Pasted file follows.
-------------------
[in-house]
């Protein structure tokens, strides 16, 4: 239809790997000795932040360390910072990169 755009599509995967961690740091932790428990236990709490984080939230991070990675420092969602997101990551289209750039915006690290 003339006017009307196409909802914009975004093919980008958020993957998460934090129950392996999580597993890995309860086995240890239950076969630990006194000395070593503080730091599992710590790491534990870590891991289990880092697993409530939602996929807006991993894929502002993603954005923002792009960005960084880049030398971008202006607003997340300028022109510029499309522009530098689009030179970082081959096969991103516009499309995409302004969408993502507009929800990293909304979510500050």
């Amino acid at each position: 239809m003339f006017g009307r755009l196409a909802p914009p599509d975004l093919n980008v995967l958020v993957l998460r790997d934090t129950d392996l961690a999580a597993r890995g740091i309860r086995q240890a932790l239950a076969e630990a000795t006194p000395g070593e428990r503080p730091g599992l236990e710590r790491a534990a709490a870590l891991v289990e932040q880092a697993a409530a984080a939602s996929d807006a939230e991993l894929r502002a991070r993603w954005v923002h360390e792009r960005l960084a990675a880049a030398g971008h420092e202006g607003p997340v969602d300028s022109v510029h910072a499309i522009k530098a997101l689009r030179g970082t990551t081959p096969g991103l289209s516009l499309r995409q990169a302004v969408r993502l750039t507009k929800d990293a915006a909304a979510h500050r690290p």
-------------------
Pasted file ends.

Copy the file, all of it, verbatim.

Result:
[in-house]
């Protein structure tokens, strides 16, 4: 239809790997000795932040360390910072990169 755009599509995967961690740091932790428990236990709490984080939230991070990675420092969602997101990551289209750039915006690290 003339006017009307196409909802914009975004093919980008958020993957998460934090129950392996999580597993890995309860086995240890239950076969630990006194000395070593503080730091599992710590790491534990870590891991289990880092697993409530939602996929807006991993894929502002993603954005923002792009960005960084880049030398971008202006607003997340300028022109510029499309522009530098689009030179970082081959096969991103516009499309995409302004969408993502507009929800990293909304979510500050």
């Amino acid at each position: 239809m003339f006017g009307r755009l196409a909802p914009p599509d975004l093919n980008v995967l958020v993957l998460r790997d934090t129950d392996l961690a999580a597993r890995g740091i309860r086995q240890a932790l239950a076969e630990a000795t006194p000395g070593e428990r503080p730091g599992l236990e710590r790491a534990a709490a870590l891991v289990e932040q880092a697993a409530a984080a939602s996929d807006a939230e991993l894929r502002a991070r993603w954005v923002h360390e792009r960005l960084a990675a880049a030398g971008h420092e202006g607003p997340v969602d300028s022109v510029h910072a499309i522009k530098a997101l689009r030179g970082t990551t081959p096969g991103l289209s516009l499309r995409q990169a302004v969408r993502l750039t507009k929800d990293a915006a909304a979510h500050r690290p």